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Parting the Desert

The Creation of the Suez Canal

Zachary Karabell



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Vintage U S
01 March 2004
Award-winning historian Zachary Karabell tells the epic story of the greatest engineering feat of the nineteenth century--the building of the Suez Canal-- and shows how it changed the world.

The dream was a waterway that would unite the East and the West, and the ambitious, energetic French diplomat and entrepreneur Ferdinand de Lesseps was the mastermind behind the project. Lesseps saw the project through fifteen years of financial challenges, technical obstacles, and political intrigues. He convinced ordinary French citizens to invest their money, and he won the backing of Napoleon III and of Egypt's prince Muhammad Said. But the triumph was far from perfect: the construction relied heavily on forced labor and technical and diplomatic obstacles constantly threatened completion. The inauguration in 1869 captured the imagination of the world. The Suez Canal was heralded as a symbol of progress that would unite nations, but its legacy is mixed. Parting the Desert is both a transporting narrative and a meditation on the origins of the modern Middle East.
Imprint:   Vintage U S
Country of Publication:   United States
Dimensions:   Height: 203mm,  Width: 132mm,  Spine: 18mm
Weight:   266g
ISBN:   9780375708121
ISBN 10:   037570812X
Pages:   336
Publication Date:  
Audience:   General/trade ,  ELT Advanced
Format:   Paperback
Publisher's Status:   Active

Reviews for Parting the Desert: The Creation of the Suez Canal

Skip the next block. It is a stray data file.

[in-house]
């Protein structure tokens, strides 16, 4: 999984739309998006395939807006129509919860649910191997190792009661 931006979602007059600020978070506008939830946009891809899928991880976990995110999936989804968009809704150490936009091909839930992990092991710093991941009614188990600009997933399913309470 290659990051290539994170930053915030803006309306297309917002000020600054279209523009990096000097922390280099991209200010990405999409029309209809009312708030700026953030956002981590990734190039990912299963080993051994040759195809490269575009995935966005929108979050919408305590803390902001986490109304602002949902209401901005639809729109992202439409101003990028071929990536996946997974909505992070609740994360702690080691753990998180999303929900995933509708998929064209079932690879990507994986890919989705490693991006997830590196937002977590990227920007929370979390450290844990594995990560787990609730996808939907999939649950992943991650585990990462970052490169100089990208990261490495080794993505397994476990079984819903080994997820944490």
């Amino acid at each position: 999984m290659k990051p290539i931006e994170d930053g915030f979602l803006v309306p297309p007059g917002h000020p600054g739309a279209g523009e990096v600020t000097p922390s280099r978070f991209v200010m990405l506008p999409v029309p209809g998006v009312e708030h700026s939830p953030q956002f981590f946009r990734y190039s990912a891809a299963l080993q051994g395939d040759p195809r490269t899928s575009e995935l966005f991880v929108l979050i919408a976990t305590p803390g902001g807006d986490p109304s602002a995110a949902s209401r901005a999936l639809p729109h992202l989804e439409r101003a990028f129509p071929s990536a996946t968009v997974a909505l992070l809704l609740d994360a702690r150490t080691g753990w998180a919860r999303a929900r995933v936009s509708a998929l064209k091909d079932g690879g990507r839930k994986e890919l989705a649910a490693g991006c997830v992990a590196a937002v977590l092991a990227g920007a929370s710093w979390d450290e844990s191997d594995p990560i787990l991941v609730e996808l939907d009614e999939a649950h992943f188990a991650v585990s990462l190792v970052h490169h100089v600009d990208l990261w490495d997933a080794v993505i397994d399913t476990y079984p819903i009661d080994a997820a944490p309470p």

Karabell writes with the authority and power of a gifted entirely splendid book. --Simon Winchester, The New York Times Book Review <br> Karabell tells the story of a crucial development in the history of the modern world with economy and lively grace. -- Los Angeles Times<br> <br> Zachary Karabell reminds us in this concise and pleasantly digressive history [that] the waterway's creation stirred great passions in the 19th century. - The Economist<br> <br> Read Karabell's wonderfully written book to remember the dreams people had about the Middle East-and what became of them. - Newsweek <br> A fascinating saga: of diplomacy involving primarily the French and the Egyptians, of raising gigantic sums of money, of overcoming massive geographical and technological obstacles long before the invention of mechanized earth-moving equipment. . . . The business aspects sometimes seem as if they are ripped from last month's headlines. -- Milwaukee Journal-Sentinel <br> A rich and engaging narrative of one of the greatest engineering feats of the nineteenth century [with] resonance beyond its time. --Alexander Stille, author of The Future of the Past <br> An absorbing, well-written narrative. . . . [Karabell gives] dimension to the personalities, eccentricities and strengths of key figures. . . . [A] fascinating account. -- San Antonio Express-News<br> <br> Karabell tells his story elegantly . . . distilling a large cast spread across several countries into a manageable one. . . . A gifted crafter of sentences, Karabell seldom wastes a sentence as he offers one well-chosen anecdote after another that sheds light on the greater drama of this important and historic construction project. -- Charleston Gazette<br> <br> A fascinating, epic, elegiac story. Zachary Karabell's account of the political intrigue, quixotic dreamers, and engineering genius that led to the construction of the Suez Canal vividly brings to life one of the underappreciated m

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